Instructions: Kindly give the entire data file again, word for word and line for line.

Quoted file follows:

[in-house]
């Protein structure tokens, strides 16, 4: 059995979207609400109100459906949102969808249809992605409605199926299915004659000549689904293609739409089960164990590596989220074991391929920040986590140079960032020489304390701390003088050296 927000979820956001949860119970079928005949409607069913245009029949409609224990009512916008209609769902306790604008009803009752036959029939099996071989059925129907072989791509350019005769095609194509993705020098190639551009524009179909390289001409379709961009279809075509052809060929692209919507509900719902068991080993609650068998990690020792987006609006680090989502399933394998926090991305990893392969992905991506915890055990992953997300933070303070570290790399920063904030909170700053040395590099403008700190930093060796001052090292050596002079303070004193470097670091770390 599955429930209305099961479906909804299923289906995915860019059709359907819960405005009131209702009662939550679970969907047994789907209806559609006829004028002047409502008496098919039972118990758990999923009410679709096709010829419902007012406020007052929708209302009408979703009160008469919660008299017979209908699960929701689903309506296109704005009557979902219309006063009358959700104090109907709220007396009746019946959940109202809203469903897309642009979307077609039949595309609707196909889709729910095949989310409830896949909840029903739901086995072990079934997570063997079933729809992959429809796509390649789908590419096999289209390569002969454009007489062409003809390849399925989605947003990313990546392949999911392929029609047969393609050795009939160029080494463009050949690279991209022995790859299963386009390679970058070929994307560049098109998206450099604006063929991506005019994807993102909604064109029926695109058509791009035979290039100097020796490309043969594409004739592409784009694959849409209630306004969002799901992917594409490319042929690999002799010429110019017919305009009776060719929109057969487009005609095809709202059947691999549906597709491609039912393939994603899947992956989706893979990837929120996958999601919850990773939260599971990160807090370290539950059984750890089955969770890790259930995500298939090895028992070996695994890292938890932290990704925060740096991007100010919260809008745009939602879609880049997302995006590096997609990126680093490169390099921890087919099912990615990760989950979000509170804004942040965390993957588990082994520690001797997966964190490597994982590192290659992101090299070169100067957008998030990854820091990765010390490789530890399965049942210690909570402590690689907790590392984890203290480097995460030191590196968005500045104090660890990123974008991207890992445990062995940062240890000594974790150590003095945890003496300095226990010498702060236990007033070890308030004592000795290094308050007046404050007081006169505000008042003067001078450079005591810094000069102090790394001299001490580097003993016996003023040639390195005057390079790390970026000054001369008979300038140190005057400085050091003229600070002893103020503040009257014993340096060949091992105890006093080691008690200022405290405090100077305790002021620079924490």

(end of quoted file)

[in-house]
């Protein structure tokens, strides 16, 4: 059995979207609400109100459906949102969808249809992605409605199926299915004659000549689904293609739409089960164990590596989220074991391929920040986590140079960032020489304390701390003088050296 927000979820956001949860119970079928005949409607069913245009029949409609224990009512916008209609769902306790604008009803009752036959029939099996071989059925129907072989791509350019005769095609194509993705020098190639551009524009179909390289001409379709961009279809075509052809060929692209919507509900719902068991080993609650068998990690020792987006609006680090989502399933394998926090991305990893392969992905991506915890055990992953997300933070303070570290790399920063904030909170700053040395590099403008700190930093060796001052090292050596002079303070004193470097670091770390 599955429930209305099961479906909804299923289906995915860019059709359907819960405005009131209702009662939550679970969907047994789907209806559609006829004028002047409502008496098919039972118990758990999923009410679709096709010829419902007012406020007052929708209302009408979703009160008469919660008299017979209908699960929701689903309506296109704005009557979902219309006063009358959700104090109907709220007396009746019946959940109202809203469903897309642009979307077609039949595309609707196909889709729910095949989310409830896949909840029903739901086995072990079934997570063997079933729809992959429809796509390649789908590419096999289209390569002969454009007489062409003809390849399925989605947003990313990546392949999911392929029609047969393609050795009939160029080494463009050949690279991209022995790859299963386009390679970058070929994307560049098109998206450099604006063929991506005019994807993102909604064109029926695109058509791009035979290039100097020796490309043969594409004739592409784009694959849409209630306004969002799901992917594409490319042929690999002799010429110019017919305009009776060719929109057969487009005609095809709202059947691999549906597709491609039912393939994603899947992956989706893979990837929120996958999601919850990773939260599971990160807090370290539950059984750890089955969770890790259930995500298939090895028992070996695994890292938890932290990704925060740096991007100010919260809008745009939602879609880049997302995006590096997609990126680093490169390099921890087919099912990615990760989950979000509170804004942040965390993957588990082994520690001797997966964190490597994982590192290659992101090299070169100067957008998030990854820091990765010390490789530890399965049942210690909570402590690689907790590392984890203290480097995460030191590196968005500045104090660890990123974008991207890992445990062995940062240890000594974790150590003095945890003496300095226990010498702060236990007033070890308030004592000795290094308050007046404050007081006169505000008042003067001078450079005591810094000069102090790394001299001490580097003993016996003023040639390195005057390079790390970026000054001369008979300038140190005057400085050091003229600070002893103020503040009257014993340096060949091992105890006093080691008690200022405290405090100077305790002021620079924490």